Sadly, said sweating goes far beyond the garden-variety neuroses I’ve described in the past, eclipsing my obsession with the worst-case scenario game I play as a matter of course. It also exceeds the bounds of reason with respect to the picayune nature of my parenting gripes. That said, I sweat the small stuff in a very large way. And at no time does this particular foible become more apparent than now — as I’ve recently joined the ranks of the Sandwich Generation, a group of individuals who try (and often fail spectacularly) to attend AT ONCE to the many and varied needs of a young family and ageing parents.
Indeed, this is perhaps the worst time to be stressing over the notion that my husband forgot to rummage through backpacks for important school papers virtually every day that I was gone (i.e. in and out of hospitals helping my parents)… or that he allowed our brood to pile sinful quantities of their beloved schlock upon the kitchen table at will… or that he let them wear skinny jeans (gasp!) to basketball practice.
Not because they had nothing suitable or clean to wear, or because our dear children suffered a mental lapse regarding the whereabouts of their shorts, but because I wasn’t there to flatly deny said request, to enlighten all interested parties that “dark jeans will transform perfectly wonderful underwear into hideous-looking, permanently ink-hued garmentage you’ll vehemently refuse to wear ever again!”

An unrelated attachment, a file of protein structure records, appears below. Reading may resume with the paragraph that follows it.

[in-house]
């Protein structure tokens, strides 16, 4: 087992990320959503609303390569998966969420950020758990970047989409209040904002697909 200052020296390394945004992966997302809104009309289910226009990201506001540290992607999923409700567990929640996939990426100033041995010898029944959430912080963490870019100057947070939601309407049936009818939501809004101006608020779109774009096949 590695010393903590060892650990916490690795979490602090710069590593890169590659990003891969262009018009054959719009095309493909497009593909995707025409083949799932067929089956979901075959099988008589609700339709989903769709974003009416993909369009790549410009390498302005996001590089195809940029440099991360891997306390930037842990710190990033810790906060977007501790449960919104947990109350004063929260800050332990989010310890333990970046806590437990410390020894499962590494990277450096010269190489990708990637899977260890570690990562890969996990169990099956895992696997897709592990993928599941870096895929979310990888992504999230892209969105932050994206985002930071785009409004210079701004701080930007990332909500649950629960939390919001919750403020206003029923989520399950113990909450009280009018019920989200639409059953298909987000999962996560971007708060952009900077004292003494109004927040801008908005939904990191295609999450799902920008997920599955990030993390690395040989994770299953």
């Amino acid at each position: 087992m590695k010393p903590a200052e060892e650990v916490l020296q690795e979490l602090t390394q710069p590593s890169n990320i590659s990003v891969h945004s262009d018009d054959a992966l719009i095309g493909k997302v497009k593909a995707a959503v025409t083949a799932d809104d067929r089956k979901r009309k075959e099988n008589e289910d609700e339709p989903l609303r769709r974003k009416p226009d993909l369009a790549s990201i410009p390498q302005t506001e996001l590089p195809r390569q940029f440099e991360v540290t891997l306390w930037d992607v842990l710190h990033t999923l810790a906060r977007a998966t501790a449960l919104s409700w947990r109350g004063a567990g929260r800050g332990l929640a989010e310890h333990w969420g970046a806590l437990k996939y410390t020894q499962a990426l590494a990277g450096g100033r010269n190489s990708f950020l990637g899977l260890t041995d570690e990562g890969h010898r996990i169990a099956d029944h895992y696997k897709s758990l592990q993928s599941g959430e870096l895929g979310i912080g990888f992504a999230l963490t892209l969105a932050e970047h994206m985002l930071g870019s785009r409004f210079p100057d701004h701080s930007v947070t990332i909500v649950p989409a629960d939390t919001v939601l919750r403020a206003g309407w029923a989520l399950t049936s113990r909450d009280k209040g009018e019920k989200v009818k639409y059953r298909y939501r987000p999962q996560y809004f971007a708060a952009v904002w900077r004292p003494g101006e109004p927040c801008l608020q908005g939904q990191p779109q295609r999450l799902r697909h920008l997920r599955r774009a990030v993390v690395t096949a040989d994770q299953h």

“Besides, jeans don’t breathe especially well, and by wearing them you’ll get teased (read: mocked unmercifully by eleventy-seven of your closest peers) for committing a heinous crime of fashion.”
Mister Mom apparently caved in on the hotly contested ponytail wearing issue, too. I can only imagine my charges’ unbridled manes flopping about across their faces as they raced around the gym in a euphoric state of defiance. Oy.
Stupidly, I let this sort of thing bother me, along with the deluge of homework that was completed “differently” than I would’ve liked over a 10-day span, and the vat of laundry that was folded and arranged in a manner that offended my sensibilities — as if it really mattered how the socks were mated and the shirts were stacked. Never mind the library books that may or may not have been returned on time or the journal entries that fell embarrassingly short of the standard three-paragraph length I routinely insist upon. It’s rumoured a 22-minute telephone rant involving the aforementioned points of contention may have occurred. I blame my sleep-starved condition, an intolerable dearth of sunshine and an incapacitating need to control my environment.
As a result, and as a complete fool for the duration, I heaped mounds of undeserved criticism upon my husband — sending him the stingingly clear message that he was somehow “doing it wrong,” never mind the impossible task with which he had been charged — to parent, to provide and, at all costs, to resist the urge to tackle the laundry. Of course, in my absence he also lobbied hard for the release of a certain pet frog into the wild (and succeeded!), held a funeral service for yet another frog that met an untimely demise, dealt with a plethora of thorny pre-adolescent issues, got our progenies to bed at a reasonable hour each night and onto the school bus each morning with a smile, and faithfully delivered them to an ungodly number of sporting events and/or music rehearsals.
Needless to say, the man deserved a medal — not only for his solo parenting feats, but for providing me with a soft spot to land. It’s good to be home.
· The author is the winner of the 2009-2010 Mid-Atlantic Community Papers Association Editorial Award for Original Writing — Category: Personal Column.
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